« All Reviews

The Competition

Review


Metrograph Pictures; 121 minutes

Director: Claire Simon


Written by on February 21, 2019 




In the age-old divide (perhaps most evident in the United States) between film production and criticism, crossed by certain pioneers yet often left unbridged, it can sometimes be forgotten just how much the former is a process: not only in the actual procedure of filmmaking but also in everything that surrounds it. More than any art heretofore created, the process is, in all but the most independent or outsider context, explicitly and necessarily a collaborative process, defined by people in various roles that push and pull at each other, influencing each other’s craft in order to create a single film. An even less recognized aspect of this process is both subject and operative principle in Claire Simon’s The Competition, a documentary covering the 2014 application cycle at La Fémis, one of the most prestigious film schools in the world and whose famed alumni include Alain Resnais, Claire Denis, Céline Sciamma, and Arnaud Desplechin.

The application process is notoriously rigorous, involving a three-round elimination that only lets in a handful of the applicants per department (directing, screenwriting, distribution, set decoration, etc.) per round, and is adjudicated by numerous filmmakers and film critics, many of whom went through La Fémis themselves. The rigor is apparent from the jump: the first round consists of a pre-submitted project and a written personal reflection on a film clip, with a three-hour time limit, sadistically enforced by turning out the lights at the end of the session. The clip selection eschews any obvious or dull choice for a sequence from Kiyoshi Kurosawa’s Penance, and process only gets more difficult with the hands-on experience and interview in the second round and the panel interview in the third.

Simon’s approach is one of clear-eyed observation, forgoing any voice from behind the camera to capture the myriad aspects of this process. Aside from a few glancing asides covering the students waiting for an interview or looking at the results–the film opens with the first-round applicants streaming through the iron gates–The Competition is resolutely (perhaps necessarily) concerned with the jurors and panels, letting the extensive debates among professionals play out as they praise or disparage certain applicants and question other’s evaluations.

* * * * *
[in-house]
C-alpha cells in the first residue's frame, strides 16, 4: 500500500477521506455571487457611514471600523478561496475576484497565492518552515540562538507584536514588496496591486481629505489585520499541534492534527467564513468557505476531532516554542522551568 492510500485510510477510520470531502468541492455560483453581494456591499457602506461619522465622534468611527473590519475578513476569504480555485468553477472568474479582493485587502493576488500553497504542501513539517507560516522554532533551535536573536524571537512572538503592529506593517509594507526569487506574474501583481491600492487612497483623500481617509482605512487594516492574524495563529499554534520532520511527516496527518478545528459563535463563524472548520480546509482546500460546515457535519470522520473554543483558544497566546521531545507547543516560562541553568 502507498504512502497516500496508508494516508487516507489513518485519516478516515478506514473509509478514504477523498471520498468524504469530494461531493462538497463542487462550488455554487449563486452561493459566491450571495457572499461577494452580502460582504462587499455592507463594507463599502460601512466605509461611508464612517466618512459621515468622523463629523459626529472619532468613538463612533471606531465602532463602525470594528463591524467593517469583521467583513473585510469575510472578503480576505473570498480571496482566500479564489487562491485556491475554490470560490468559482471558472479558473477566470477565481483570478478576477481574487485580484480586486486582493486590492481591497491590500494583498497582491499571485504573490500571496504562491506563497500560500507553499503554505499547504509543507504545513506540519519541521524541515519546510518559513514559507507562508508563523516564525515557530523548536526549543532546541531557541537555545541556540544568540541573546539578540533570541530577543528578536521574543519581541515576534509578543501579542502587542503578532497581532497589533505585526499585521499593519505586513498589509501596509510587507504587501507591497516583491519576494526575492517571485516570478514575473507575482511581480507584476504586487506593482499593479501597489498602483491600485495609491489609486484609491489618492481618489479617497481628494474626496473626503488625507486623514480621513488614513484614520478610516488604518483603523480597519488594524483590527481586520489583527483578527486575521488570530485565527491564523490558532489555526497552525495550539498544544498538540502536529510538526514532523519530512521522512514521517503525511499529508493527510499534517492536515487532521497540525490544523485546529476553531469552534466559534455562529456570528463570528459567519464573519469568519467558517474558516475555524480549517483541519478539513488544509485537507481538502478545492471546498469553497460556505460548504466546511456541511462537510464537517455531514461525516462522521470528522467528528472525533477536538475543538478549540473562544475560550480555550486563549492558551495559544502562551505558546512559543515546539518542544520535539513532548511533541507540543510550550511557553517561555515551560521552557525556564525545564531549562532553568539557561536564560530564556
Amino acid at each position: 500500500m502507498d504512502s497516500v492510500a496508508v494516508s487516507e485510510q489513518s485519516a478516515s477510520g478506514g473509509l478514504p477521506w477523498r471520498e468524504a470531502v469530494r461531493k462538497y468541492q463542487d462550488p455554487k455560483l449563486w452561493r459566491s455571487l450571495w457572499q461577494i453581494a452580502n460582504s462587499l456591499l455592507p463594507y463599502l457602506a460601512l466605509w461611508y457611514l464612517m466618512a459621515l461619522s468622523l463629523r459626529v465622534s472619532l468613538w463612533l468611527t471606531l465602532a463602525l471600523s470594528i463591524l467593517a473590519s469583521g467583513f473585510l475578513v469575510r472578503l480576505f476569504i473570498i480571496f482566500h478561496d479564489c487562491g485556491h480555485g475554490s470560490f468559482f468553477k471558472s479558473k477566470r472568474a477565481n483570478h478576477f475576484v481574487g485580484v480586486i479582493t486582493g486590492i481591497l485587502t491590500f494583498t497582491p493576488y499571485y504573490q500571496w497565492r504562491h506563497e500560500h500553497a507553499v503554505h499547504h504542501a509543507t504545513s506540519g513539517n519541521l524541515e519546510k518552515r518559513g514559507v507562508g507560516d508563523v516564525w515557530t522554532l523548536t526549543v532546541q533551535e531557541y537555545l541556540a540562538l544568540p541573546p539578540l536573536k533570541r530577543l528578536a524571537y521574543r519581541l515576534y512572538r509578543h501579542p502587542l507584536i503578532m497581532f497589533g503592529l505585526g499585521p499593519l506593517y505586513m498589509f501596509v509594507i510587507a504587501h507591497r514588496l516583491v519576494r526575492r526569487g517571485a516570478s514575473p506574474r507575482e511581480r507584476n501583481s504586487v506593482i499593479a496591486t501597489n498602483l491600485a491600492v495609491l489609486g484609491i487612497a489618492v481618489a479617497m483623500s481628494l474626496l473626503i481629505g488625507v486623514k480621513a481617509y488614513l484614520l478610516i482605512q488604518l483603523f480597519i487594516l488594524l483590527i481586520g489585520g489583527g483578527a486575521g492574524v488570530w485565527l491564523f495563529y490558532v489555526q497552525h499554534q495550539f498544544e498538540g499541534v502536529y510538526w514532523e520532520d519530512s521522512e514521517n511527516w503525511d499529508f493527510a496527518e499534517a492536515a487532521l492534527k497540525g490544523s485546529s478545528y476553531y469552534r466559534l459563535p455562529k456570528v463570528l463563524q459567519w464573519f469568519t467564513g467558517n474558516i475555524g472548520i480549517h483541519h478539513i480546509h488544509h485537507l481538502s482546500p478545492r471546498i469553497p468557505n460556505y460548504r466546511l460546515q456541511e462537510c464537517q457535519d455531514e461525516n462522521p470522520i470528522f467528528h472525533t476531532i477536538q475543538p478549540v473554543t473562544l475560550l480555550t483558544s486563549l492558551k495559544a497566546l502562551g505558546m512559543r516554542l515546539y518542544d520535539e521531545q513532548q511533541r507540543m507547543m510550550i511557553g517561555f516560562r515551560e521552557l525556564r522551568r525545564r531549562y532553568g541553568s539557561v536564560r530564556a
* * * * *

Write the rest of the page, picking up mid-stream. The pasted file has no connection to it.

It should be noted here that Simon herself was the director of the production department at La Fémis and taught there, and the embeddedness of her camera–which mostly focuses on faces, frequently panning back and forth on a tripod between candidate and judge–becomes very evident at times. The adjudicators can be and often are incredibly cutting or argumentative in their remarks, and much of the joy of the film can be found in not the explicit competition of the application process–which is referred to multiple times in the film as such–but in the implicit competition of the jurors. Given the strict quotas imposed on each round and the final acceptance rate (for instance, only six people are ultimately accepted into the screenwriting program), the various members tend to argue that much more strongly at every level for or against certain applicants. For most of these deliberations, Simon includes at least a portion of the interview beforehand, thus implicitly allowing the viewer to create their own view of an applicant’s suitability or lack thereof that sometimes clashes with the assessment onscreen.

What emerges is a distinctly unfiltered cinephilic and French sensibility; it’s hard to imagine a more summative image than all three evaluators in a panel taking a smoke break on a balcony between candidates. Simon explores the extent to which both student and juror care about film, the occasional myopia when it comes to certain advisable standards of political correctness, and the casual way in which some hilariously denigrating remarks can be made. The Competition is thus both gratifying and nerve-wracking; a look into a world where a genuine cinephilia, obsessed with the possibilities and pasts of film and not just whatever “content” Netflix uploaded in the past week, acts as a motivator and guiding force, which so often leads to rejection.

The Competition opens on February 22 at Metrograph and expands in the coming weeks.


B+







See More: ,


blog comments powered by Disqus


News More

Trailers More



Features More
Twitter icon_twitter Follow